Turkey has detained a former police chief, several governors and nine journalists, according to state media, the latest in a string of detentions since a failed attempt to topple the government last month. 

The Istanbul chief public prosecutor's office issued a detention order on Tuesday for Huseyin Capkin, the city's ex-police chief, after new evidence surfaced in its investigation into the finances of a movement led by US-based Islamic cleric Fethullah Gulen, who Ankara blames for the July 15 events.

Gulen denies any involvement in the failed coup bid.

Turkey’s failed coup strains relations with the West

Turkey's state-run Anadolu news agency said Capkin was held in the western city of Izmir.

A detention order was also issued for an unnamed governor and two unidentified district governors.

Eight governors, including former Istanbul Governor Huseyin Avni Mutlu, one deputy governor and three district governors had been put under arrest earlier this month as part of the failed coup probe.

Journalists held

Detention warrants were also issued on Tuesday for a total of 35 journalists, accused of using the media organisations they worked for and their social media accounts to make propaganda on behalf of the Gulen movement, Turkish daily Hurriyet reported.

ANALYSIS: Is press freedom under attack in Turkey?

Nine journalists were held in police operations in Istanbul, Ankara and the northwestern province of Kocaeli on Tuesday, according to Anadolu.

Dincer Gokce, the editor of Hurriyet's English-language website, was among those arrested.

Former writers for the Bugun, Radikal and Yeni Safak dailies, and the defunct Zaman newspaper, were also arrested, according to Turkish broadcaster NTV.

Eighteen of the journalists have left the country and authorities were still searching for the remaining eight, Anadolu said.

In a separate development, Greek authorities said on Tuesday that a man claiming to be a judge facing persecution in Turkey after the failed coup attempt had reached the eastern Aegean island of Chios on a boat with a small group of refugees.

Greece's merchant marine ministry says the 48-year-old Turk was arrested for illegally entering the country . A ministry official said the man had told authorities he would seek asylum in Greece.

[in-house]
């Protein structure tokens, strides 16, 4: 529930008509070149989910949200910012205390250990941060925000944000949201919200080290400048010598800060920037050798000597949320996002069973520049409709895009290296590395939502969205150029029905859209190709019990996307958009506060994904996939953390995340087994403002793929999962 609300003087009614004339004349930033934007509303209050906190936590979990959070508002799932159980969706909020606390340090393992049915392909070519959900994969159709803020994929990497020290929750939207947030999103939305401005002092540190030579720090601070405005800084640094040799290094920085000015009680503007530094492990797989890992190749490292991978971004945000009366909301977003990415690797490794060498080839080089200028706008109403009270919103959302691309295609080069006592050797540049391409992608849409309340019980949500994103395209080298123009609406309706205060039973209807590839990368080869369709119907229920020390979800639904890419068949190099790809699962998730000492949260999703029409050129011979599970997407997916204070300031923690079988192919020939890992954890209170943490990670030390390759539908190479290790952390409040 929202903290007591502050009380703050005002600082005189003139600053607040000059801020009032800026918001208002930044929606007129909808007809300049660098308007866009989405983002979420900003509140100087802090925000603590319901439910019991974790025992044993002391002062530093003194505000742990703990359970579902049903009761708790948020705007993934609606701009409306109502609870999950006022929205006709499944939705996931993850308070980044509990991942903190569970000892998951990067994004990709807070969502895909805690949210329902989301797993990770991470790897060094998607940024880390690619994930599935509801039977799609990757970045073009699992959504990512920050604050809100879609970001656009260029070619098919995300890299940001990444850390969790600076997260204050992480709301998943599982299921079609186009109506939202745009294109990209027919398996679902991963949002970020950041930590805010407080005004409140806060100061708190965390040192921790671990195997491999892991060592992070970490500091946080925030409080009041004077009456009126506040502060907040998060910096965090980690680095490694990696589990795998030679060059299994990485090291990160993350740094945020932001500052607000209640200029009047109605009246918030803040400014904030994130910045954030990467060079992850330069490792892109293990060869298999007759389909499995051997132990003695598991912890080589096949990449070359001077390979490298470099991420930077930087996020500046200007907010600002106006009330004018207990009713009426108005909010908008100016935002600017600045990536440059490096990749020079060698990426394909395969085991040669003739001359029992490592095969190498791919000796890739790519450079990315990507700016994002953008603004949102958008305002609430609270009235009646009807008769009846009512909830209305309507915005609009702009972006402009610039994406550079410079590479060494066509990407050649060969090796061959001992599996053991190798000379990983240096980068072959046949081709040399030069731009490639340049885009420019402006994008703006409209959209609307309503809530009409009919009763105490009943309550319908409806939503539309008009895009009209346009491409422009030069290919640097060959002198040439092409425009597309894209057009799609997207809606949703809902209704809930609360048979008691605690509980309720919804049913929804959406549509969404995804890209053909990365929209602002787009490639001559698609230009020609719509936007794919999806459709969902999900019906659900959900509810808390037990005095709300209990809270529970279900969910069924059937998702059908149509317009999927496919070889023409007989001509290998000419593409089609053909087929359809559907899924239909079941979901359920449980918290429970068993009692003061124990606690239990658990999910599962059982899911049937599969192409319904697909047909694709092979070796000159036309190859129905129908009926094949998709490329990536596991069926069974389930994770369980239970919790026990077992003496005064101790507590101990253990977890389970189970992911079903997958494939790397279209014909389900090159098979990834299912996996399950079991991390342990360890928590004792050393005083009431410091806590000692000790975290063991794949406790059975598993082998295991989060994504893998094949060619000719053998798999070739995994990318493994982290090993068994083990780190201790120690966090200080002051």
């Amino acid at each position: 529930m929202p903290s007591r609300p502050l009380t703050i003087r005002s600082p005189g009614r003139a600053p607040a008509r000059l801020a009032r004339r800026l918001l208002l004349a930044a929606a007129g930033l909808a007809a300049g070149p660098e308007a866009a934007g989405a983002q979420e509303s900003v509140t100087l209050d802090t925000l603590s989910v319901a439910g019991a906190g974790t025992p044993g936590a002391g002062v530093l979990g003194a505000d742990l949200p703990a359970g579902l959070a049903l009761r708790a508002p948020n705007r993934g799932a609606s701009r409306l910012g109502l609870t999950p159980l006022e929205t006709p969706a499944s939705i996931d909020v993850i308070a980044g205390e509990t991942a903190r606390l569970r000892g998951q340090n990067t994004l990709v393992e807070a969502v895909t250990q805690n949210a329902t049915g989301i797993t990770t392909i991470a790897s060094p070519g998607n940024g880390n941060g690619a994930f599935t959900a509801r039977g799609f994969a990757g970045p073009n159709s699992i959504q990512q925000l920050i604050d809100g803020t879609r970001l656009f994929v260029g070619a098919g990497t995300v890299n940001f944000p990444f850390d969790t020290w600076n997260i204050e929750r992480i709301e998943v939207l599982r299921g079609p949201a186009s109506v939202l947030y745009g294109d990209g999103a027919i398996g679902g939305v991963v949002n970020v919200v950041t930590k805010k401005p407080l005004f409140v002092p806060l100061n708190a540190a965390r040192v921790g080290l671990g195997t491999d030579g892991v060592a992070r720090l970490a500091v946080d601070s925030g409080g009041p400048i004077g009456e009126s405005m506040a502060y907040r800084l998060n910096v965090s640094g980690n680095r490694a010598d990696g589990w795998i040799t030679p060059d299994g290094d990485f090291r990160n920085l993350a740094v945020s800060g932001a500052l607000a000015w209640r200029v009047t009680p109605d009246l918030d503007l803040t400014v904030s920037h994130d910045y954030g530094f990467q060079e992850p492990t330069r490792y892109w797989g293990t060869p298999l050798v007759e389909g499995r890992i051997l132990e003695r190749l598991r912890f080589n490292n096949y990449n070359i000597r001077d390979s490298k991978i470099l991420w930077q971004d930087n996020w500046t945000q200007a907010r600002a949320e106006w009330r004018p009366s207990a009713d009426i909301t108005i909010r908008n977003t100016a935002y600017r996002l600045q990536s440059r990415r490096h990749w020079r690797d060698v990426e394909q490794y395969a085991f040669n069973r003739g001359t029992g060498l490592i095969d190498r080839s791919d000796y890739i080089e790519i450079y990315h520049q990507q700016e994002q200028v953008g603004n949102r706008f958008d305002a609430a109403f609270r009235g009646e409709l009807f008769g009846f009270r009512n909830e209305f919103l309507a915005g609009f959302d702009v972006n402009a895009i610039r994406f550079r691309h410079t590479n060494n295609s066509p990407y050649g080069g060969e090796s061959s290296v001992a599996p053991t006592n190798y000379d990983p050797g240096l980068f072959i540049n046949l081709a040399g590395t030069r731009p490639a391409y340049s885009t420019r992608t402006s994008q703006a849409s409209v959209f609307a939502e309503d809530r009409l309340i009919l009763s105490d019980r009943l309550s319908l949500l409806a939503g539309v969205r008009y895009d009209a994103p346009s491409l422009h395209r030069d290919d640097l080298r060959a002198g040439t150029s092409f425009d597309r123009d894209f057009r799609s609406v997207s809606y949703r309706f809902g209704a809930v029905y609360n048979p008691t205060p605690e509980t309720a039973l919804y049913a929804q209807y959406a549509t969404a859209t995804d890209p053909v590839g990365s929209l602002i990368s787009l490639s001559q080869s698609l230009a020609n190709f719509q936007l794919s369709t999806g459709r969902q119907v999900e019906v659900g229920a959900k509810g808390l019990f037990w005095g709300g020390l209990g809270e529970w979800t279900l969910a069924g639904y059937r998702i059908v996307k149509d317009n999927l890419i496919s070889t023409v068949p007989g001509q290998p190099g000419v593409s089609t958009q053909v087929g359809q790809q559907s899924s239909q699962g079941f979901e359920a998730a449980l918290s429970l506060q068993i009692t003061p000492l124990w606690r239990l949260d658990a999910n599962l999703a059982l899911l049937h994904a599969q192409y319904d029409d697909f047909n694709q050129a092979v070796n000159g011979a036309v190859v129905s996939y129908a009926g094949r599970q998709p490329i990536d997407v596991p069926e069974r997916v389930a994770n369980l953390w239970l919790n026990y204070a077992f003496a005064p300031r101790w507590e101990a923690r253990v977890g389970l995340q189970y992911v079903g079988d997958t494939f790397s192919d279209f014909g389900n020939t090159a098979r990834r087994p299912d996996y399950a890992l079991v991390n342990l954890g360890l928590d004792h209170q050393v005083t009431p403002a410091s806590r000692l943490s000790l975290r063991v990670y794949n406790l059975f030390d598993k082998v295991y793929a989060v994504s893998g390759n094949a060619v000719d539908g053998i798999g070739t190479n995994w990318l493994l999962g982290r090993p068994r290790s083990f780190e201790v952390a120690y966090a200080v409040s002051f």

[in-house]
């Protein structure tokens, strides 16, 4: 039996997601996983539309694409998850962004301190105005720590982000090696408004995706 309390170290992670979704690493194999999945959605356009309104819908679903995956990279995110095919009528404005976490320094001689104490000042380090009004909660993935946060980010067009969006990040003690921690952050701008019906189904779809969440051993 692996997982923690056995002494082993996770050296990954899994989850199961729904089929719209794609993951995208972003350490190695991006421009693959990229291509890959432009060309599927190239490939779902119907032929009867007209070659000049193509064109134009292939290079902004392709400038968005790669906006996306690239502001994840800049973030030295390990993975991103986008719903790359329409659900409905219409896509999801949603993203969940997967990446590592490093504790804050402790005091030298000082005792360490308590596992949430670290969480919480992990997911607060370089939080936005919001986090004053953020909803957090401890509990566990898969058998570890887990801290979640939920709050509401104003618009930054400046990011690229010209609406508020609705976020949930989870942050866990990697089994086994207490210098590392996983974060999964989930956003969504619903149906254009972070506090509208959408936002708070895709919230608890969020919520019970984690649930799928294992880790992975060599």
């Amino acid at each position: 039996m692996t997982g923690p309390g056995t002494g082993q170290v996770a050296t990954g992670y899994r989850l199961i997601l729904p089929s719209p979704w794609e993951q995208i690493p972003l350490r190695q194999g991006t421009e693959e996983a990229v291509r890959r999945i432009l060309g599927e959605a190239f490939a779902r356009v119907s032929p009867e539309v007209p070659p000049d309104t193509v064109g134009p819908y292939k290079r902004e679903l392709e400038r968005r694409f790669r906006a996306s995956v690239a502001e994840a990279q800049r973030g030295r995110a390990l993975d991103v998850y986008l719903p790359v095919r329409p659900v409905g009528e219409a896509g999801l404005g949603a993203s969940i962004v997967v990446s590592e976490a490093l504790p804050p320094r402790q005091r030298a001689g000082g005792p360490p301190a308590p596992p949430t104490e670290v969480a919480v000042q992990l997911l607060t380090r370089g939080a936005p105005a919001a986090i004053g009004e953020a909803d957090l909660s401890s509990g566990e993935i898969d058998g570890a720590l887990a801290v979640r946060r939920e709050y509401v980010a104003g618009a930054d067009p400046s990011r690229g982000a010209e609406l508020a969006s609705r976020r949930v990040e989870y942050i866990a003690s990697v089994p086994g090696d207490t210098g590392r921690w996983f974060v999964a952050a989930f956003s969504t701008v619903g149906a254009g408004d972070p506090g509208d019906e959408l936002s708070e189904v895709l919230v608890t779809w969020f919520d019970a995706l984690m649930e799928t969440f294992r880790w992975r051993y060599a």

Crucial test

Meanwhile, the European Parliament's Foreign Affairs Committee Turkey rapporteur said on Tuesday that the respect of human rights and the rule of law in the aftermath of the failed coup attempt would be a crucial test for the state of Turkey's democracy.

The traumatic effect of the coup attempt on Turkish society should not be underestimated, Kati Piri said in a statement.

She also emphasised, however, that the aftermath of the coup attempt involved "the arrest of thousands of people […] who definitely were not involved in the coup".

OPINION: Could Turkey turn its back to the West?

"The rule of law, including access to lawyers and fair trials, must be respected and this will be a crucial test for democracy in Turkey," she said.

Some 35,000 people have been held for questioning and more than 17,000 of them have been formally arrested to face trial, including soldiers, police, judges and journalists.

Tens of thousands more, suspected of links to Gulen, have been suspended or dismissed from their jobs in the judiciary, media, education, healthcare, military and local government. Some critics say they may have been wrongly dismissed.

Ankara's moves have raised concerns among Turkey's Western allies and human rights organisations, who have urged the government to show restraint.

Inside Story - Witch-hunt or precautionary measures?

Source: Al Jazeera News And Agencies